Senior vocal education major Martha Beaty received raucous applause at the grand opening event when she spoke about the new building’s 28 practice rooms, which can accommodate small and large groups.

Anne Greenwood
Anne Greenwood

The building also includes 35 studios, three large rehearsal halls, two chamber rehearsal rooms, a state-of-the-art recording studio and flexible classroom spaces, each finetuned with the necessary tools to help students succeed. And the facility’s lobby connects to The McKnight Center for the Performing Arts, where students will get the chance to perform and have access to unique experiential learning opportunities alongside some of the world’s top performers.

Beaty added that the facility would have blown her away on her audition day four years ago.

“Over the past decade, the Cowboy family has intentionally woven visual and performing arts into the fabric of OSU's identity,” said OSU President Kayse Shrum. “The Michael and Anne Greenwood School of Music is the latest example of how we continue to elevate the arts as an integral part of OSU's land-grant mission.”

Jeff Loeffert, director of the Greenwood School of Music, said the trajectory of the performing arts has been profoundly improved.

“The Greenwood School of Music enables our students to achieve at levels we never dreamed possible and be prepared to meet the ever-changing landscape of the workforce in the performing arts,” he said.

Faculty members like Brant Adams, professor and coordinator of music theory, are looking forward to their students having attractive and high-functioning spaces for their learning and development. He sees this new environment as one that will attract future students.

In addition to the Greenwoods, more than 100 people contributed to the new facility, including 19 major gift donors.

Many people, like Bob Spinks, pooled their gifts with other alumni to honor music school leaders both past and present.

“As a proud graduate of the OSU music program, I am always interested in and supportive of the music program. However, for me it runs a little deeper,” said Spinks, who worked as an undergraduate and graduate assistant for former band director Paul Montemurro through much of the ’70s. There he met his wife, Pam, and forged lifelong friendships with mentors and music professors.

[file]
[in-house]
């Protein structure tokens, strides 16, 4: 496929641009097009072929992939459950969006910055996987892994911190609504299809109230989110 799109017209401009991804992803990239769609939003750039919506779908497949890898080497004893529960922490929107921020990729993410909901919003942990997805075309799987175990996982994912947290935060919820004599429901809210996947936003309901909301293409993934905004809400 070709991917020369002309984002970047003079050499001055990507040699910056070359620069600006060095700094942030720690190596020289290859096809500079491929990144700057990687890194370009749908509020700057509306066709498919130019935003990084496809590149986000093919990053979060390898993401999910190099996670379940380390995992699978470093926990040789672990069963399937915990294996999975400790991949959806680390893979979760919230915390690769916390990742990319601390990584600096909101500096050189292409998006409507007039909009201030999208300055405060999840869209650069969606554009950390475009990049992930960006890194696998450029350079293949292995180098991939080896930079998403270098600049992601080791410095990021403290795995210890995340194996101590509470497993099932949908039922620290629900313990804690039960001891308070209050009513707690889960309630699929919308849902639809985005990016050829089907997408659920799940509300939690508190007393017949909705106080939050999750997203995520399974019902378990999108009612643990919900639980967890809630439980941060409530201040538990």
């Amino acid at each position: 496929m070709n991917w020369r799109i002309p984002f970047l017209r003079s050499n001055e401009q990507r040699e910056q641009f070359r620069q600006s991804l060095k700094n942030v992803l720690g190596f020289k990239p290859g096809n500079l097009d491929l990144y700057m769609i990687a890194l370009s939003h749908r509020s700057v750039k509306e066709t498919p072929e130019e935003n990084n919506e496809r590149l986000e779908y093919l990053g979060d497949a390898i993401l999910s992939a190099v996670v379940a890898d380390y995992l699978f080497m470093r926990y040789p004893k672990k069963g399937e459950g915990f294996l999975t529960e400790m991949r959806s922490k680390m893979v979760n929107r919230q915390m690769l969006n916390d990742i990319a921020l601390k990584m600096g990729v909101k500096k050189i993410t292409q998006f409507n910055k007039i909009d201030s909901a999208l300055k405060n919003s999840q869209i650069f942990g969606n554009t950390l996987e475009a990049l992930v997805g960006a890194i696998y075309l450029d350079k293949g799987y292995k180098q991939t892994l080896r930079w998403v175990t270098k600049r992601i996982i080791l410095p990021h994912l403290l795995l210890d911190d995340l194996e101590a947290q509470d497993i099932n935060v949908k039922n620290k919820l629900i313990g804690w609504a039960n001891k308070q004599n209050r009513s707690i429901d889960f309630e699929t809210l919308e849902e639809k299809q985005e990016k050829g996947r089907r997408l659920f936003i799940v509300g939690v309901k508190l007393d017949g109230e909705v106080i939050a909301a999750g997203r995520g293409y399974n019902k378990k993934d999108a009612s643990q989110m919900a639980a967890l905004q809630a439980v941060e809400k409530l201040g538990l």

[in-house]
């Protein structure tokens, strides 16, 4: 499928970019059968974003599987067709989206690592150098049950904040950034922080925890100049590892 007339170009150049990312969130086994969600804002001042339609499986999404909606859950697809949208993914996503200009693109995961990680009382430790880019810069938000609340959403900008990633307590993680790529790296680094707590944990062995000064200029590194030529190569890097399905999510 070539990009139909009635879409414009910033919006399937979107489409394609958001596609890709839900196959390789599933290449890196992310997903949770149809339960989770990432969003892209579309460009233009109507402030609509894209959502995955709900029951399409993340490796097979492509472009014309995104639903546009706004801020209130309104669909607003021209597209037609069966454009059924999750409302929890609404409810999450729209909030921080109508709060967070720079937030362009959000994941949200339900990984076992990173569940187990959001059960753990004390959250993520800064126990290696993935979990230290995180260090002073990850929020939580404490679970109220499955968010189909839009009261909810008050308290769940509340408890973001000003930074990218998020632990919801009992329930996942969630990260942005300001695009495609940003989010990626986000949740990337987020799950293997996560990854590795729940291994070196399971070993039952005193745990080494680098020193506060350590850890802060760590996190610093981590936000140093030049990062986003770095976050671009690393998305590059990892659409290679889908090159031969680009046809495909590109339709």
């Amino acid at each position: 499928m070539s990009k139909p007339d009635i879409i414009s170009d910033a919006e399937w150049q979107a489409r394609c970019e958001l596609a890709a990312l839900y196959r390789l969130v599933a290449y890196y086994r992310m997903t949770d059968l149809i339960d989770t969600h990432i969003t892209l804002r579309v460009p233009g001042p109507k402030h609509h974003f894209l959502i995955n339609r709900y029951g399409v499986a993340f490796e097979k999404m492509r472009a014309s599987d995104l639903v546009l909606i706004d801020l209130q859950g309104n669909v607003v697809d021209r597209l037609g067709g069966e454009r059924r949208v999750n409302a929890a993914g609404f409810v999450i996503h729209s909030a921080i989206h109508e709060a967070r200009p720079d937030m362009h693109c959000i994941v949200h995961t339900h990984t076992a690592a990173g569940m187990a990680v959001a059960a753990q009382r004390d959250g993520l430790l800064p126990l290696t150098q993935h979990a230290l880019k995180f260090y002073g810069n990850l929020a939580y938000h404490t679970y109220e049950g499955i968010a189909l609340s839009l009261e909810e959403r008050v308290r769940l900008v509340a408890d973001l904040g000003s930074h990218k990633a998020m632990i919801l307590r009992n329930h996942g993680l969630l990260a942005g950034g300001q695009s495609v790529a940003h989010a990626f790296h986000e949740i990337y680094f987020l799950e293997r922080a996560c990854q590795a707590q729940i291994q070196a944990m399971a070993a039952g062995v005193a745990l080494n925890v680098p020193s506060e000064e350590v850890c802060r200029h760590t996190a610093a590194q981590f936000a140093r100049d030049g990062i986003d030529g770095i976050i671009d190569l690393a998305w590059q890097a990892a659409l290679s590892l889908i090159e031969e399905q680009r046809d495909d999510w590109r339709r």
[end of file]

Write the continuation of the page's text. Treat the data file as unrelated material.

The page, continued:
Senior vocal education major Martha Beaty speaks at the grand opening event.
Senior vocal education major Martha Beaty speaks at the grand opening event.

“A common phrase one hears today is ‘taking something to the next level.’ Music requires this all the time through ever-improving performance skills — but music is also about humanity and inspiration,” he said. “I found those things at OSU 50 years ago, and they have been at the core of my personal and professional life ever since.”

Donors and family members have ensured that Montemurro, Margaret Nichols, Z. Randall Stroope, Hiram Henry, Max Mitchell, Boh Makovsky and dozens more are honored with named spaces or busts in the new building. These tributes honor and memorialize loved ones.

At the grand opening, Dr. Shrum thanked the donors who made the dream of the Greenwood School of Music a reality.

“I look forward to building upon the significant ways the visual and performing arts integrate into OSU’s long-term vision,” she said. “This arts corridor was once just an idea. I cannot wait to see what the future holds.”

The university and OSU Foundation continue to work with donors to name the remaining prominent spaces and reach the project’s $15 million fundraising goal. As of this magazine’s printing, $1.4 million is still needed to complete the campaign.

Photos By: Lauren Knori and Phil Shockley

Story By: Kyle Stringer | STATE Magazine